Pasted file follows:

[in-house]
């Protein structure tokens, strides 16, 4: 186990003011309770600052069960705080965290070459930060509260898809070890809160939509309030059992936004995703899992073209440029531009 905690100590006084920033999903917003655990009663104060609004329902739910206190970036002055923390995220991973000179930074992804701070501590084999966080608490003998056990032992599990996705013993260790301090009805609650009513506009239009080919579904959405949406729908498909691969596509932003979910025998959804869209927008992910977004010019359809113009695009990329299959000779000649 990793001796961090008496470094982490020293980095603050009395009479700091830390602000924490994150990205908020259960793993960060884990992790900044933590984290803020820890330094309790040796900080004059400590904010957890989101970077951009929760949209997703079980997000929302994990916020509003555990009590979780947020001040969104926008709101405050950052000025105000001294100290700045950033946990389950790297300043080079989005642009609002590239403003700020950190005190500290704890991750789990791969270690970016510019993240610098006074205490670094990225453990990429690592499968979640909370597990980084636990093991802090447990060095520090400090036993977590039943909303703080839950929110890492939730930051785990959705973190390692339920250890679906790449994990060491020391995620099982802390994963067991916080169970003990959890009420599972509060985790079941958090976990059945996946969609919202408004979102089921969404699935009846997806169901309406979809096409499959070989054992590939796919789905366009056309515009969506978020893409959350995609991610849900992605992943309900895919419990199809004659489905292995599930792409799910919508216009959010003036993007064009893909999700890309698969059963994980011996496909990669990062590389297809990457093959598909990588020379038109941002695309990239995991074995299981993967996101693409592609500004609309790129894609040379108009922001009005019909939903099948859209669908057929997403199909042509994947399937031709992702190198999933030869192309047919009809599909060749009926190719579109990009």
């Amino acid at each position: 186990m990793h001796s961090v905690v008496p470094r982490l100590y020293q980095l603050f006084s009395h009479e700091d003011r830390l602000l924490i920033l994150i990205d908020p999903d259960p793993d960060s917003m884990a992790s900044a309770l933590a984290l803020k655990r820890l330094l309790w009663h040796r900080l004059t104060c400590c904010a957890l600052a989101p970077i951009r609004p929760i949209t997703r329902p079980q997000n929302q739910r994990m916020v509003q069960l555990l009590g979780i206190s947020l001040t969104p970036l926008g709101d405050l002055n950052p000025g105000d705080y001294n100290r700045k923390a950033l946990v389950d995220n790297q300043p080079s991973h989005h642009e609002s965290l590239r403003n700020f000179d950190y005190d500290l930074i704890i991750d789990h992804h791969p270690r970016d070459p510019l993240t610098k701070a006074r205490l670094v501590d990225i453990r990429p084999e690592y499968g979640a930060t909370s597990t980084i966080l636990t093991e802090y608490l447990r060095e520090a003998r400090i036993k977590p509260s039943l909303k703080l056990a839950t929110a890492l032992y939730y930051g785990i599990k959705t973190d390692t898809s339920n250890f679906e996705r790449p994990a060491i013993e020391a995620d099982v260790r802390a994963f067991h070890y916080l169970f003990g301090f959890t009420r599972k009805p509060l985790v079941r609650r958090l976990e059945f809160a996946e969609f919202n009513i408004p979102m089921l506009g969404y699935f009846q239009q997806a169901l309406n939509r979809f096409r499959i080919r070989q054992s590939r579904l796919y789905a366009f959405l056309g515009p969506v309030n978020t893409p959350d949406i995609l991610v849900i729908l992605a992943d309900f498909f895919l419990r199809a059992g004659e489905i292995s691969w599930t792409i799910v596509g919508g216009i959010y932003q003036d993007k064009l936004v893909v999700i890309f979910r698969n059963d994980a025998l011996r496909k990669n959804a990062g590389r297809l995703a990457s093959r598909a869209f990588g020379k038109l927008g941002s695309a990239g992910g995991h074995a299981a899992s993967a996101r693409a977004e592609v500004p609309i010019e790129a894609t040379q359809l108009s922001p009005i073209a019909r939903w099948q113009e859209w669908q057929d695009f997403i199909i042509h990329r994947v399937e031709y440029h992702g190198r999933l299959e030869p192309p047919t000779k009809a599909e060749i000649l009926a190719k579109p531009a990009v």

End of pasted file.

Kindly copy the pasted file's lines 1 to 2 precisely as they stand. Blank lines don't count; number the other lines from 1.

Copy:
[in-house]
């Protein structure tokens, strides 16, 4: 186990003011309770600052069960705080965290070459930060509260898809070890809160939509309030059992936004995703899992073209440029531009 905690100590006084920033999903917003655990009663104060609004329902739910206190970036002055923390995220991973000179930074992804701070501590084999966080608490003998056990032992599990996705013993260790301090009805609650009513506009239009080919579904959405949406729908498909691969596509932003979910025998959804869209927008992910977004010019359809113009695009990329299959000779000649 990793001796961090008496470094982490020293980095603050009395009479700091830390602000924490994150990205908020259960793993960060884990992790900044933590984290803020820890330094309790040796900080004059400590904010957890989101970077951009929760949209997703079980997000929302994990916020509003555990009590979780947020001040969104926008709101405050950052000025105000001294100290700045950033946990389950790297300043080079989005642009609002590239403003700020950190005190500290704890991750789990791969270690970016510019993240610098006074205490670094990225453990990429690592499968979640909370597990980084636990093991802090447990060095520090400090036993977590039943909303703080839950929110890492939730930051785990959705973190390692339920250890679906790449994990060491020391995620099982802390994963067991916080169970003990959890009420599972509060985790079941958090976990059945996946969609919202408004979102089921969404699935009846997806169901309406979809096409499959070989054992590939796919789905366009056309515009969506978020893409959350995609991610849900992605992943309900895919419990199809004659489905292995599930792409799910919508216009959010003036993007064009893909999700890309698969059963994980011996496909990669990062590389297809990457093959598909990588020379038109941002695309990239995991074995299981993967996101693409592609500004609309790129894609040379108009922001009005019909939903099948859209669908057929997403199909042509994947399937031709992702190198999933030869192309047919009809599909060749009926190719579109990009």